UVB (280-315nm) has a short wavelength, high energy and also causes sunburn in humans and plants. UVB is known to damage protein and nucleic acids in plant cells, causing decreased metabolism and decreased number of flowers. UVB can have positive effects for plants as well. Cannabis responds to the stress and sunburn from UVB wavelengths, by creating it’s own sunscreen in the form of trichomes. The more trichome production the higher the THC, CBN and CBD levels.
Exposure to UVB radiation is also known to reduce a plants biomass, plant height and leaf area, but increase leaf thickness, terpene and resin production. Cannabis cultivators who’s main goal is to boost the amount of fragrant enhancing terpenes and oils for edible, tincture or waxes, rather than focus on high yields may choose lighting such as Metal Halide that provides some level of UVB radiation or supplement their current lighting with UVB reptile lights.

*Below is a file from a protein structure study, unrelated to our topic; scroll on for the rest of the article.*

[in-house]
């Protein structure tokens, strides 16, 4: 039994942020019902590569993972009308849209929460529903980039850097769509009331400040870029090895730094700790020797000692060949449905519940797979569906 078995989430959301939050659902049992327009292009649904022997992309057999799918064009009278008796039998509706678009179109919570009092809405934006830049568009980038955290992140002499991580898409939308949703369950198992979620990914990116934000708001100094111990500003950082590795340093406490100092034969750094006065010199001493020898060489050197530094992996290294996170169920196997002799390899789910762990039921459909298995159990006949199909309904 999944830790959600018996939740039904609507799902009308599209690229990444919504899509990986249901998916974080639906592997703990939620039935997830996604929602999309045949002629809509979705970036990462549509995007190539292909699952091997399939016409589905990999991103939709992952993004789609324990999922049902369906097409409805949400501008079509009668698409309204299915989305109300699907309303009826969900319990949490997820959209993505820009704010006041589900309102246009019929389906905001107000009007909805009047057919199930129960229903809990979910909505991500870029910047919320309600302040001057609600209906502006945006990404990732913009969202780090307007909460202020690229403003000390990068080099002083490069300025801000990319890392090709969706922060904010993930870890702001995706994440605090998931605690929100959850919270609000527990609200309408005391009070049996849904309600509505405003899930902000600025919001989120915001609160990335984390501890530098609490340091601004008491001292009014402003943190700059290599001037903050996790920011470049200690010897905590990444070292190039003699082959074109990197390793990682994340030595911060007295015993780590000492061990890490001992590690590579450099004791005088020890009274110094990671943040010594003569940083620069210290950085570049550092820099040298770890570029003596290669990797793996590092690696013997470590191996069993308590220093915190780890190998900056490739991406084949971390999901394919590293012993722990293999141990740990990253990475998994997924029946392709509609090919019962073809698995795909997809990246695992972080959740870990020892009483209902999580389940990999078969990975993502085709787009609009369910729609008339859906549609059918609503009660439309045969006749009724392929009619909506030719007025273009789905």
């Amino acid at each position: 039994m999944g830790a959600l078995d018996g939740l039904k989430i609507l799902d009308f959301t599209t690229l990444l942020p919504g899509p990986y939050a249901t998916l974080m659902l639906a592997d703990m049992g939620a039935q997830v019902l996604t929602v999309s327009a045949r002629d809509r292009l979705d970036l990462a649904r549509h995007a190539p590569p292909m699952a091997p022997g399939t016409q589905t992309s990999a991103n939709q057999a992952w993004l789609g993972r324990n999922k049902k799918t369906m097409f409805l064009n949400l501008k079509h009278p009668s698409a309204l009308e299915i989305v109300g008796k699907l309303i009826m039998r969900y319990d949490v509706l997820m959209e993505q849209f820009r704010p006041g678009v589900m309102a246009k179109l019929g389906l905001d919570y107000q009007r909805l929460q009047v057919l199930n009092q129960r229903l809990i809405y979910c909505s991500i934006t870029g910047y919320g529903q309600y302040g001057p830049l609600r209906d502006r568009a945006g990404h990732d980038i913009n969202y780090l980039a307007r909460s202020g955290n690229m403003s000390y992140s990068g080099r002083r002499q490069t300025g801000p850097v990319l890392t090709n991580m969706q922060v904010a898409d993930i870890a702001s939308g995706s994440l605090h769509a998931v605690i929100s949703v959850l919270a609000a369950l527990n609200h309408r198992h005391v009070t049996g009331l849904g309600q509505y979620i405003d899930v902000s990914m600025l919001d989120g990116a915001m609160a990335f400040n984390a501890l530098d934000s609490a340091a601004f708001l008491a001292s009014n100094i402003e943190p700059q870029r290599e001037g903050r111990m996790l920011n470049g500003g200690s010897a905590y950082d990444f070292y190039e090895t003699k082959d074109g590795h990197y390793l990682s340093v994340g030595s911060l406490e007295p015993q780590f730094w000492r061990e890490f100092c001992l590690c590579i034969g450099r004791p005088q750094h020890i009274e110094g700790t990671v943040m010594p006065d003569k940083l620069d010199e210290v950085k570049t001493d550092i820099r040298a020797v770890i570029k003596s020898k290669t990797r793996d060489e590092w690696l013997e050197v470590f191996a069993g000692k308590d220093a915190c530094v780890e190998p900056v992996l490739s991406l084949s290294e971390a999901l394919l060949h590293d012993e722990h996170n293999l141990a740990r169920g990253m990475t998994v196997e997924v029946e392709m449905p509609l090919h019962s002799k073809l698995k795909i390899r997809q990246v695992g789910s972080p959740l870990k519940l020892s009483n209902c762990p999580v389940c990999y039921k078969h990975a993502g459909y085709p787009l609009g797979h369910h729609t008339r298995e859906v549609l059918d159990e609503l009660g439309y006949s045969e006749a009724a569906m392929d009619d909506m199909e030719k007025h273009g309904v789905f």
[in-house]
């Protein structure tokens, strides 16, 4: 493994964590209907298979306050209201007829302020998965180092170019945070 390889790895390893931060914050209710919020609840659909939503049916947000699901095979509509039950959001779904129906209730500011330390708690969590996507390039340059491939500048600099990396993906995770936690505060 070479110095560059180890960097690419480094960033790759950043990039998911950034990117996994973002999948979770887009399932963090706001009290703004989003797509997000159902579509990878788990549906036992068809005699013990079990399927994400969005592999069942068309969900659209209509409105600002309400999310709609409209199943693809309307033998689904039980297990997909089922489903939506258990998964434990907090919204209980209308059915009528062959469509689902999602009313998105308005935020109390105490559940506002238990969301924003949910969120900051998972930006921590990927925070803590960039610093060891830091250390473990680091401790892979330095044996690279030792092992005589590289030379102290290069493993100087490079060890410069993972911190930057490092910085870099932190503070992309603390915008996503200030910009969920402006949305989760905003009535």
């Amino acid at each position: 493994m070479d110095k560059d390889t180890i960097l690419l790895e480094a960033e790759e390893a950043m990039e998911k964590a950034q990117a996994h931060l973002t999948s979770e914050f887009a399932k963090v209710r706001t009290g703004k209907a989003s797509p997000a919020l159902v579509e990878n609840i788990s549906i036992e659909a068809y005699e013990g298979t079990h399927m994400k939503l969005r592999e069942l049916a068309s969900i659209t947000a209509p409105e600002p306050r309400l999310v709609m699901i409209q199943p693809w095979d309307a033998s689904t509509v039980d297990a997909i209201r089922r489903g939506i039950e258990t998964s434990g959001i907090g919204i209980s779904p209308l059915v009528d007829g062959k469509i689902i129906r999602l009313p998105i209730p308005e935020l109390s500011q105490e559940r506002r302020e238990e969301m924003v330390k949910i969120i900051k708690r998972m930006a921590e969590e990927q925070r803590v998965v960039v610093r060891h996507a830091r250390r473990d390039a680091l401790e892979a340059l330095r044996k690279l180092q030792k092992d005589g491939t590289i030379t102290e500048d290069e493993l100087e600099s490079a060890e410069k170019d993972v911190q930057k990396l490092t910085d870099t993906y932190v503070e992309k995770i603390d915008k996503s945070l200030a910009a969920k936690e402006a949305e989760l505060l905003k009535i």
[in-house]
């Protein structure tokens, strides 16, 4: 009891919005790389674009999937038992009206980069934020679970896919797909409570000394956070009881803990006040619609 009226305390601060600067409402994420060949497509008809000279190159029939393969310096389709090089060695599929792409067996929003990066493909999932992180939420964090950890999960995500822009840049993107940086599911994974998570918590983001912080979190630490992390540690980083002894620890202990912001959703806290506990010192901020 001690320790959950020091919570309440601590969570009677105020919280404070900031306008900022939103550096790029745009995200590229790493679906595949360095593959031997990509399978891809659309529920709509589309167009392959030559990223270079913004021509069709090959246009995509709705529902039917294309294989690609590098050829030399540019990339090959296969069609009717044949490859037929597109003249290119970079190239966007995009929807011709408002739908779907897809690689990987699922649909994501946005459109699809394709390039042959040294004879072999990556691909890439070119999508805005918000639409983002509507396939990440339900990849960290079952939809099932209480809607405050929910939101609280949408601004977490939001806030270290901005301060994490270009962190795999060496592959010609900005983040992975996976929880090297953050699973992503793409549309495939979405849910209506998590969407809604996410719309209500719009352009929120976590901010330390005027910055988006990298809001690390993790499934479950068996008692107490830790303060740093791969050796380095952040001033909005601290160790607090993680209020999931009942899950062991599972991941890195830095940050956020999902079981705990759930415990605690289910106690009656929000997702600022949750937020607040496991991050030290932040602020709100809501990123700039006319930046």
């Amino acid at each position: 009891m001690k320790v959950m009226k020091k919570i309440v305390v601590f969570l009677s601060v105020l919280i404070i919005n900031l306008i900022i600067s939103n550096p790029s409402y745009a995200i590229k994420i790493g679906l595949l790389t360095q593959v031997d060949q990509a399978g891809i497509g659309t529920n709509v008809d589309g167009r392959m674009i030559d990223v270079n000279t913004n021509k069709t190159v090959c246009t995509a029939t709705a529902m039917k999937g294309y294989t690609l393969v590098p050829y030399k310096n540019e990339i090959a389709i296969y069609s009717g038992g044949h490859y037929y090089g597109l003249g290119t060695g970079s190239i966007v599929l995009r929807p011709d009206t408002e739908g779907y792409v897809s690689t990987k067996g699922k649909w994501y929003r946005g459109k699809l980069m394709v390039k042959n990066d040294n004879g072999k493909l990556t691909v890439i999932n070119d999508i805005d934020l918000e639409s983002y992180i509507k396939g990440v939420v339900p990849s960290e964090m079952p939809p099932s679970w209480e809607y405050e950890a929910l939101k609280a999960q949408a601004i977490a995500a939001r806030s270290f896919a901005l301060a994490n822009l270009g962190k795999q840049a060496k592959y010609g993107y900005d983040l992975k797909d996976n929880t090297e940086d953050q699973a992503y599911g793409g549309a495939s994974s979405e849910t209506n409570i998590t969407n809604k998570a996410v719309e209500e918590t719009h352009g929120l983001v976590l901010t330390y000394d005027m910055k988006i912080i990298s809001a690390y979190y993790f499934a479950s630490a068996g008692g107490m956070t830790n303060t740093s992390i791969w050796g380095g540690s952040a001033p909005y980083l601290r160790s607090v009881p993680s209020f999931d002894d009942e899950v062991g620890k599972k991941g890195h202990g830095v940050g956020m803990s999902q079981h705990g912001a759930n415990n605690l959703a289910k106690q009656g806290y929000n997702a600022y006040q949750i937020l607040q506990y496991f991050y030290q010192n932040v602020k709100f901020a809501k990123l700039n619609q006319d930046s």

Finally, UVA and near ultraviolet light (315-400nm) has the longest wavelengths of UV light and can be very beneficial to plant development. UVA has also been shown to increase the amounts of THC, CBD, and terpene production in cannabis plants, without the negative effects of UVB. Wavelengths in the UVA spectral range are included in the absorption spectrum, particularly in the 380nm range. The absorption spectrum is the range of wavelengths of light that are absorbed by green chlorophyll for photosynthesis. Additionally, research has shown that exposing plants to UVA light can also inhibit mold growth and fungal development.